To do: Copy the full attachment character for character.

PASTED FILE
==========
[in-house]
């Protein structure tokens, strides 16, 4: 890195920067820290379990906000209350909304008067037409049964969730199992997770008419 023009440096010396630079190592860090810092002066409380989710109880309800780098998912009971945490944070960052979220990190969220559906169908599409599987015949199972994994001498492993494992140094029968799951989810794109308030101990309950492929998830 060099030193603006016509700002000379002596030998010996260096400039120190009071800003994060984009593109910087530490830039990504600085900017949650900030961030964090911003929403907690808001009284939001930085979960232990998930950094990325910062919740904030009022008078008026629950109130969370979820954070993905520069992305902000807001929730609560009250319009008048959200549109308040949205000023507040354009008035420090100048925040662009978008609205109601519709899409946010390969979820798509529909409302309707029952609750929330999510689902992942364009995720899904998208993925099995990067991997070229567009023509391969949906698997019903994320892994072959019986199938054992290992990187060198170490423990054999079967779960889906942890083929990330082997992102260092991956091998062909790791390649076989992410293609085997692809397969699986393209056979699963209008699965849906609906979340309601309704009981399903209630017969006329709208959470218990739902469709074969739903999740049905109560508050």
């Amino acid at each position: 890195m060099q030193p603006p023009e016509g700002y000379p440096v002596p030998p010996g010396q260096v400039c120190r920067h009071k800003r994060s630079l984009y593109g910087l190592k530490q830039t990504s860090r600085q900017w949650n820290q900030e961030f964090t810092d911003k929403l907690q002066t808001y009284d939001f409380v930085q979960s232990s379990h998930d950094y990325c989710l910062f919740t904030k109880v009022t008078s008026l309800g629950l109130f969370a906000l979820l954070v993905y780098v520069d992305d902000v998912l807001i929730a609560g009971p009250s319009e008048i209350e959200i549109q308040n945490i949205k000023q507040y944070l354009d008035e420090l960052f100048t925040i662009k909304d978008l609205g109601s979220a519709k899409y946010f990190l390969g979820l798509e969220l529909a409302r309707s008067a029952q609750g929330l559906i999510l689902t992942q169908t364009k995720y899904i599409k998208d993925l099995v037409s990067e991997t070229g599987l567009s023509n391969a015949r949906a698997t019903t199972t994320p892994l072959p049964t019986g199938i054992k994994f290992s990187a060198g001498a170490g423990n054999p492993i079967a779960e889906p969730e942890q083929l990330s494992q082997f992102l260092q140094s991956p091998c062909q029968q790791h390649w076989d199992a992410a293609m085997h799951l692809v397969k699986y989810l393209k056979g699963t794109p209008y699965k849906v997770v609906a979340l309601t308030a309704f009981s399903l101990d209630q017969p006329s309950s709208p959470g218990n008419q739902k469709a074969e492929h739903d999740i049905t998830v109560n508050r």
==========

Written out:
[in-house]
């Protein structure tokens, strides 16, 4: 890195920067820290379990906000209350909304008067037409049964969730199992997770008419 023009440096010396630079190592860090810092002066409380989710109880309800780098998912009971945490944070960052979220990190969220559906169908599409599987015949199972994994001498492993494992140094029968799951989810794109308030101990309950492929998830 060099030193603006016509700002000379002596030998010996260096400039120190009071800003994060984009593109910087530490830039990504600085900017949650900030961030964090911003929403907690808001009284939001930085979960232990998930950094990325910062919740904030009022008078008026629950109130969370979820954070993905520069992305902000807001929730609560009250319009008048959200549109308040949205000023507040354009008035420090100048925040662009978008609205109601519709899409946010390969979820798509529909409302309707029952609750929330999510689902992942364009995720899904998208993925099995990067991997070229567009023509391969949906698997019903994320892994072959019986199938054992290992990187060198170490423990054999079967779960889906942890083929990330082997992102260092991956091998062909790791390649076989992410293609085997692809397969699986393209056979699963209008699965849906609906979340309601309704009981399903209630017969006329709208959470218990739902469709074969739903999740049905109560508050």
């Amino acid at each position: 890195m060099q030193p603006p023009e016509g700002y000379p440096v002596p030998p010996g010396q260096v400039c120190r920067h009071k800003r994060s630079l984009y593109g910087l190592k530490q830039t990504s860090r600085q900017w949650n820290q900030e961030f964090t810092d911003k929403l907690q002066t808001y009284d939001f409380v930085q979960s232990s379990h998930d950094y990325c989710l910062f919740t904030k109880v009022t008078s008026l309800g629950l109130f969370a906000l979820l954070v993905y780098v520069d992305d902000v998912l807001i929730a609560g009971p009250s319009e008048i209350e959200i549109q308040n945490i949205k000023q507040y944070l354009d008035e420090l960052f100048t925040i662009k909304d978008l609205g109601s979220a519709k899409y946010f990190l390969g979820l798509e969220l529909a409302r309707s008067a029952q609750g929330l559906i999510l689902t992942q169908t364009k995720y899904i599409k998208d993925l099995v037409s990067e991997t070229g599987l567009s023509n391969a015949r949906a698997t019903t199972t994320p892994l072959p049964t019986g199938i054992k994994f290992s990187a060198g001498a170490g423990n054999p492993i079967a779960e889906p969730e942890q083929l990330s494992q082997f992102l260092q140094s991956p091998c062909q029968q790791h390649w076989d199992a992410a293609m085997h799951l692809v397969k699986y989810l393209k056979g699963t794109p209008y699965k849906v997770v609906a979340l309601t308030a309704f009981s399903l101990d209630q017969p006329s309950s709208p959470g218990n008419q739902k469709a074969e492929h739903d999740i049905t998830v109560n508050r």